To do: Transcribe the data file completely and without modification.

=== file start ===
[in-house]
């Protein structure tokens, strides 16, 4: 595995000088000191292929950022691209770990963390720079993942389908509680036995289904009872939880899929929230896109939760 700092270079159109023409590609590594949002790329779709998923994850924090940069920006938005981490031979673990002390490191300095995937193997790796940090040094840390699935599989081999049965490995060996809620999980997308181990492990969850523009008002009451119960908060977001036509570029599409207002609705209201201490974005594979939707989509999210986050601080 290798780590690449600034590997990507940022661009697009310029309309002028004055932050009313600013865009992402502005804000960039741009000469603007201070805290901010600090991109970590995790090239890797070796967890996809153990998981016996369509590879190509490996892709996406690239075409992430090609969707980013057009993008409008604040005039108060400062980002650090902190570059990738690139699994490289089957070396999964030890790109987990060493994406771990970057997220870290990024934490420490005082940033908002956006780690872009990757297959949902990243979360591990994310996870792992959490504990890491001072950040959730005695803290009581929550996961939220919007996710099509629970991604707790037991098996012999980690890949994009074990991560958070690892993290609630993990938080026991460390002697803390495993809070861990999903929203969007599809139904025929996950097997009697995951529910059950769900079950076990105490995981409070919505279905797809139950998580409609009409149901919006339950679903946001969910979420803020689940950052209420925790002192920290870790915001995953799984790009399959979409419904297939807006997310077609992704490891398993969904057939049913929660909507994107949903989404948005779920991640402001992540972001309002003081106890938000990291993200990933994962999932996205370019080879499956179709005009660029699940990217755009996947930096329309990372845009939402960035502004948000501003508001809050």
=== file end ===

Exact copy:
[in-house]
């Protein structure tokens, strides 16, 4: 595995000088000191292929950022691209770990963390720079993942389908509680036995289904009872939880899929929230896109939760 700092270079159109023409590609590594949002790329779709998923994850924090940069920006938005981490031979673990002390490191300095995937193997790796940090040094840390699935599989081999049965490995060996809620999980997308181990492990969850523009008002009451119960908060977001036509570029599409207002609705209201201490974005594979939707989509999210986050601080 290798780590690449600034590997990507940022661009697009310029309309002028004055932050009313600013865009992402502005804000960039741009000469603007201070805290901010600090991109970590995790090239890797070796967890996809153990998981016996369509590879190509490996892709996406690239075409992430090609969707980013057009993008409008604040005039108060400062980002650090902190570059990738690139699994490289089957070396999964030890790109987990060493994406771990970057997220870290990024934490420490005082940033908002956006780690872009990757297959949902990243979360591990994310996870792992959490504990890491001072950040959730005695803290009581929550996961939220919007996710099509629970991604707790037991098996012999980690890949994009074990991560958070690892993290609630993990938080026991460390002697803390495993809070861990999903929203969007599809139904025929996950097997009697995951529910059950769900079950076990105490995981409070919505279905797809139950998580409609009409149901919006339950679903946001969910979420803020689940950052209420925790002192920290870790915001995953799984790009399959979409419904297939807006997310077609992704490891398993969904057939049913929660909507994107949903989404948005779920991640402001992540972001309002003081106890938000990291993200990933994962999932996205370019080879499956179709005009660029699940990217755009996947930096329309990372845009939402960035502004948000501003508001809050």